Since the beginning of the year, state lawmakers have been busy reworking their internal policies, training programs and investigative processes. They have created an unprecedented amount of legislation—more than 125 bills across the country—to examine and improve the culture in their statehouses. Thirteen states have set up committees to examine sexual harassment issues.
Even states without current accusations of harassment considered strengthening their prevention efforts. Female lawmakers in Idaho, for example, signed a letter to their legislative leaders asking for mandatory training, even though no complaints have been filed there recently.
“Sexual harassment is inappropriate in any workplace setting. It would be especially disappointing if it were to take place in the Idaho Legislature—where each year we gather to conduct the people’s business,” Representative Caroline Nilsson Troy (R) wrote in the letter, signed by 13 of her female colleagues.
Lawmakers have also had to respond to specific cases. Representatives in Arizona expelled one of their own for “a pattern of sexual harassment toward women.” A month later Colorado legislators did the same. Fourteen legislators have resigned due to sexual harassment allegations.
An area of particular concern has been the actions of lobbyists, contracted employees and other third parties, both as potential victims and as perpetrators of sexual harassment. Georgia passed legislation this year requiring lobbyists to certify that they received the legislature’s sexual harassment policy and agree to abide by it. Maryland changed its training requirements for lobbyists and added interns, pages and members of the media to the list of parties covered by the policy. The Maine Legislature also passed a law requiring all legislators, staff and lobbyists to attend a training at the beginning of every legislative session. Illinois enacted mandatory training for lobbyists as a part of its Lobbyist Registration Act.
The Importance of Responding
The Illinois General Assembly took the unique step of creating a sexual harassment hotline, maintained by the Illinois Department of Human Rights. The hotline’s purpose is to help people who believe they’ve suffered harassment find counseling, assistance in filing complaints and other services. Callers may anonymously report sexual harassment in any place of employment, public or private.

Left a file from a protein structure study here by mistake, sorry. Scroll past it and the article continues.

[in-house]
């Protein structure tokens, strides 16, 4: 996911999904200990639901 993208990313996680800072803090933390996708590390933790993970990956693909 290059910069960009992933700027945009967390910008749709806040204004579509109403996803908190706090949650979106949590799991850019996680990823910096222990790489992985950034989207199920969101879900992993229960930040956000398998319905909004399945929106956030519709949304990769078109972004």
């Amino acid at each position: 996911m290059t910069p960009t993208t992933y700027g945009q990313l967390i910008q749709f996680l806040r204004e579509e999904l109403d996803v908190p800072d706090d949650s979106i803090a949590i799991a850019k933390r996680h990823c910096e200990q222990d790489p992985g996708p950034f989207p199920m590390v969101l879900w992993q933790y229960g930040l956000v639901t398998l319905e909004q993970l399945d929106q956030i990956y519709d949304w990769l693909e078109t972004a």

Maryland requires the use of an independent investigator for all complaints against legislators, unless the alleged victim objects. Washington created a state Women’s Commission to work with the Legislature and state agencies to assess programs that affect women, including sexual harassment policies. Indiana passed legislation that mandates sexual harassment training for legislators and creates a subcommittee of the Legislative Council to review the Legislature’s sexual harassment policy. Virginia passed legislation mandating training for legislators and legislative employees.
The #MeToo and #TimesUp movements have brought legislatures to a unique moment in time. Many lawmakers are using the opportunity not only to revise and correct their sexual harassment policies, but also to rethink the culture of their workplaces and ensure that they are safe and respectful for everyone.
Jon Griffin is a program principal in NCSL’s Center for Legislative Strengthening.
Note: This article appeared in the print edition of the September/October issue with the headlines: "Halting Harassment: The #MeToo movement and recent scandals have lawmakers working to end sexual harassment sine die."